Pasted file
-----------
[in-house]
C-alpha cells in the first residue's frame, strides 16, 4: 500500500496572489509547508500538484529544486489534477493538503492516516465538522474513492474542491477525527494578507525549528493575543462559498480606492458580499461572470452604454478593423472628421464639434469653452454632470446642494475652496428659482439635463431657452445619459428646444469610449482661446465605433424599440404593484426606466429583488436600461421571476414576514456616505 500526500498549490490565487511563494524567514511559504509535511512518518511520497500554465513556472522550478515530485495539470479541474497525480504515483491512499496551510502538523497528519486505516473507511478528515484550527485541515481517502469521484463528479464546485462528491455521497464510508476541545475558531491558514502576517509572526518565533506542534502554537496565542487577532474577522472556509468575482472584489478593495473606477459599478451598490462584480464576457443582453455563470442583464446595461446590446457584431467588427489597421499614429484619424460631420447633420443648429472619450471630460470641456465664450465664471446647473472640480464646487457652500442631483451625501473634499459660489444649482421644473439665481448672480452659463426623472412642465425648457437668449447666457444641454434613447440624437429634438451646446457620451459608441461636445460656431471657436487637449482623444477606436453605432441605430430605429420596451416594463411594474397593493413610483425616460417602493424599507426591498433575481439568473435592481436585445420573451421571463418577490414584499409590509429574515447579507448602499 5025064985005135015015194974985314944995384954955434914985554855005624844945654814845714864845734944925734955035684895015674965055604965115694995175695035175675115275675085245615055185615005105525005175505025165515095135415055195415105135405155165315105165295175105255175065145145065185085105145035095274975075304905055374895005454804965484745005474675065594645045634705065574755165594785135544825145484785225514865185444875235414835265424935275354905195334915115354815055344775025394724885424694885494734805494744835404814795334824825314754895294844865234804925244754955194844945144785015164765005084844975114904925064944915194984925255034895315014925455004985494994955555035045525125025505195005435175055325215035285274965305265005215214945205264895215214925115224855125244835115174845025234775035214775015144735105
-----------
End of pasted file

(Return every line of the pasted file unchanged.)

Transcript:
[in-house]
C-alpha cells in the first residue's frame, strides 16, 4: 500500500496572489509547508500538484529544486489534477493538503492516516465538522474513492474542491477525527494578507525549528493575543462559498480606492458580499461572470452604454478593423472628421464639434469653452454632470446642494475652496428659482439635463431657452445619459428646444469610449482661446465605433424599440404593484426606466429583488436600461421571476414576514456616505 500526500498549490490565487511563494524567514511559504509535511512518518511520497500554465513556472522550478515530485495539470479541474497525480504515483491512499496551510502538523497528519486505516473507511478528515484550527485541515481517502469521484463528479464546485462528491455521497464510508476541545475558531491558514502576517509572526518565533506542534502554537496565542487577532474577522472556509468575482472584489478593495473606477459599478451598490462584480464576457443582453455563470442583464446595461446590446457584431467588427489597421499614429484619424460631420447633420443648429472619450471630460470641456465664450465664471446647473472640480464646487457652500442631483451625501473634499459660489444649482421644473439665481448672480452659463426623472412642465425648457437668449447666457444641454434613447440624437429634438451646446457620451459608441461636445460656431471657436487637449482623444477606436453605432441605430430605429420596451416594463411594474397593493413610483425616460417602493424599507426591498433575481439568473435592481436585445420573451421571463418577490414584499409590509429574515447579507448602499 5025064985005135015015194974985314944995384954955434914985554855005624844945654814845714864845734944925734955035684895015674965055604965115694995175695035175675115275675085245615055185615005105525005175505025165515095135415055195415105135405155165315105165295175105255175065145145065185085105145035095274975075304905055374895005454804965484745005474675065594645045634705065574755165594785135544825145484785225514865185444875235414835265424935275354905195334915115354815055344775025394724885424694885494734805494744835404814795334824825314754895294844865234804925244754955194844945144785015164765005084844975114904925064944915194984925255034895315014925455004985494994955555035045525125025505195005435175055325215035285274965305265005215214945205264895215214925115224855125244835115174845025234775035214775015144735105